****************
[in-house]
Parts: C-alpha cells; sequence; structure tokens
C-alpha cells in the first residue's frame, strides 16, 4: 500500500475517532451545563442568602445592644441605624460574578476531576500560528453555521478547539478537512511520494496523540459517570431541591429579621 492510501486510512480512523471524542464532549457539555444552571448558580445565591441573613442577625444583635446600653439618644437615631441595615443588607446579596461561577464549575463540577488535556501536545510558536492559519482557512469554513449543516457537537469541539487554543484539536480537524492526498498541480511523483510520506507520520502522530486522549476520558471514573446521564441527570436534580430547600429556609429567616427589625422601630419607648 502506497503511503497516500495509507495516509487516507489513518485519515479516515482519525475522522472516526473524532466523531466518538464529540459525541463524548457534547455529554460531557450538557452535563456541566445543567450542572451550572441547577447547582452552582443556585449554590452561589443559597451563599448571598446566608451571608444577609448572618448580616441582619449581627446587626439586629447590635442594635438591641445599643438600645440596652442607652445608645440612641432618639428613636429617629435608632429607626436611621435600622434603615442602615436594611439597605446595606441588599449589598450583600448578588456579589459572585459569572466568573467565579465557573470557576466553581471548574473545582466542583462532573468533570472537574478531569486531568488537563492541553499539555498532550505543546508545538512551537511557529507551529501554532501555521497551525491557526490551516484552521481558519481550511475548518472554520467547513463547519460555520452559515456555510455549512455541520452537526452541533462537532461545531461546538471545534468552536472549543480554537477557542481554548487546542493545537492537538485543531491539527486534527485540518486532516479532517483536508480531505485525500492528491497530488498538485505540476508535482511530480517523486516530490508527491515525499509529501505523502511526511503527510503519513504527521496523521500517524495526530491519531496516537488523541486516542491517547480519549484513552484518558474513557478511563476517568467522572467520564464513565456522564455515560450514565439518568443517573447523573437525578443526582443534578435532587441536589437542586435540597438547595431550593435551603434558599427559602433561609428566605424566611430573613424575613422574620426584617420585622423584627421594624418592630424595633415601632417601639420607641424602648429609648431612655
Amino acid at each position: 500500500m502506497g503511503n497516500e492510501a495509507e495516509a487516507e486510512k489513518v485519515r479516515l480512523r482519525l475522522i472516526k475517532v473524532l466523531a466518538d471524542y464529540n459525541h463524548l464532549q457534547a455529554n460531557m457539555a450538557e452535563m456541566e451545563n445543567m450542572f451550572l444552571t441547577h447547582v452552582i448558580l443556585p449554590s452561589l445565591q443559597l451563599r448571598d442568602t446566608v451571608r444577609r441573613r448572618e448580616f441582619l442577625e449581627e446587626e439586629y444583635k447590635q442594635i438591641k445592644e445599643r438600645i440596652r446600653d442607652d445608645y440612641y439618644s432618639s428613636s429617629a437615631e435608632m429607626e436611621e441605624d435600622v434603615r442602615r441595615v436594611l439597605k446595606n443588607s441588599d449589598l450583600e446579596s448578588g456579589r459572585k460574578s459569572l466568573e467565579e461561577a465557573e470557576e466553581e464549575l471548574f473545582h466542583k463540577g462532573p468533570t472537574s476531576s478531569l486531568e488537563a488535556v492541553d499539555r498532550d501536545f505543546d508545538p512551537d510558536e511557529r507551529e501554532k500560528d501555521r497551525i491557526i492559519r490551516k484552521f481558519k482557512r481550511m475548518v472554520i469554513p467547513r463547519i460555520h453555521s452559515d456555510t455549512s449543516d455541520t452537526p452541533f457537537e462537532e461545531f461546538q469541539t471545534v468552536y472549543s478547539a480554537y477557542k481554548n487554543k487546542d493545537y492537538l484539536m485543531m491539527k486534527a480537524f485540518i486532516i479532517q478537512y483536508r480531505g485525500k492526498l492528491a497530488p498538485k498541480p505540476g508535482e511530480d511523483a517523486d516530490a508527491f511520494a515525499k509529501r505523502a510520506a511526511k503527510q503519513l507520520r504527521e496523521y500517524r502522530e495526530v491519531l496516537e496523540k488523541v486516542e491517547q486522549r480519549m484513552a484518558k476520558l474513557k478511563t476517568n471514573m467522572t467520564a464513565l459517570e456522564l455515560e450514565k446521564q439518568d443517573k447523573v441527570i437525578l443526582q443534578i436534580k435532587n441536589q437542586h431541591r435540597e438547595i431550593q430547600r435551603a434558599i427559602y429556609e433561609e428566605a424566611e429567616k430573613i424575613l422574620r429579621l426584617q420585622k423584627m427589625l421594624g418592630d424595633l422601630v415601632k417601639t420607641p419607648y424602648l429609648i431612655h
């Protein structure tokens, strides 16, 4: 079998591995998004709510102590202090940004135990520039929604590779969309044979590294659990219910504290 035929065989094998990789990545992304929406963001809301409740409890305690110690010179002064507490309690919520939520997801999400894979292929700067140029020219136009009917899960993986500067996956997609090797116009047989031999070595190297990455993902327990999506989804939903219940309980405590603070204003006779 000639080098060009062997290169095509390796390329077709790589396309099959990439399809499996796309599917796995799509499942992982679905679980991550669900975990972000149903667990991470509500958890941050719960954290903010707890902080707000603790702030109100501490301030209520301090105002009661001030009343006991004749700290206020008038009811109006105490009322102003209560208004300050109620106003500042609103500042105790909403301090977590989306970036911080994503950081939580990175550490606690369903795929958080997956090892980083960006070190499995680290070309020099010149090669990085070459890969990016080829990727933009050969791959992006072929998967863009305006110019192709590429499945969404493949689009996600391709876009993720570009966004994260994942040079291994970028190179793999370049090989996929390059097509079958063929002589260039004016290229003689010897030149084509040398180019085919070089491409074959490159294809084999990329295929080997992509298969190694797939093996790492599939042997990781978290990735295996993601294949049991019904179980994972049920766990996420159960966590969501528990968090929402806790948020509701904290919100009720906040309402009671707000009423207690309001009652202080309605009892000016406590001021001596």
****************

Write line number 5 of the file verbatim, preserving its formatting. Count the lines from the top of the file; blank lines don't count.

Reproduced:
């Protein structure tokens, strides 16, 4: 079998591995998004709510102590202090940004135990520039929604590779969309044979590294659990219910504290 035929065989094998990789990545992304929406963001809301409740409890305690110690010179002064507490309690919520939520997801999400894979292929700067140029020219136009009917899960993986500067996956997609090797116009047989031999070595190297990455993902327990999506989804939903219940309980405590603070204003006779 000639080098060009062997290169095509390796390329077709790589396309099959990439399809499996796309599917796995799509499942992982679905679980991550669900975990972000149903667990991470509500958890941050719960954290903010707890902080707000603790702030109100501490301030209520301090105002009661001030009343006991004749700290206020008038009811109006105490009322102003209560208004300050109620106003500042609103500042105790909403301090977590989306970036911080994503950081939580990175550490606690369903795929958080997956090892980083960006070190499995680290070309020099010149090669990085070459890969990016080829990727933009050969791959992006072929998967863009305006110019192709590429499945969404493949689009996600391709876009993720570009966004994260994942040079291994970028190179793999370049090989996929390059097509079958063929002589260039004016290229003689010897030149084509040398180019085919070089491409074959490159294809084999990329295929080997992509298969190694797939093996790492599939042997990781978290990735295996993601294949049991019904179980994972049920766990996420159960966590969501528990968090929402806790948020509701904290919100009720906040309402009671707000009423207690309001009652202080309605009892000016406590001021001596």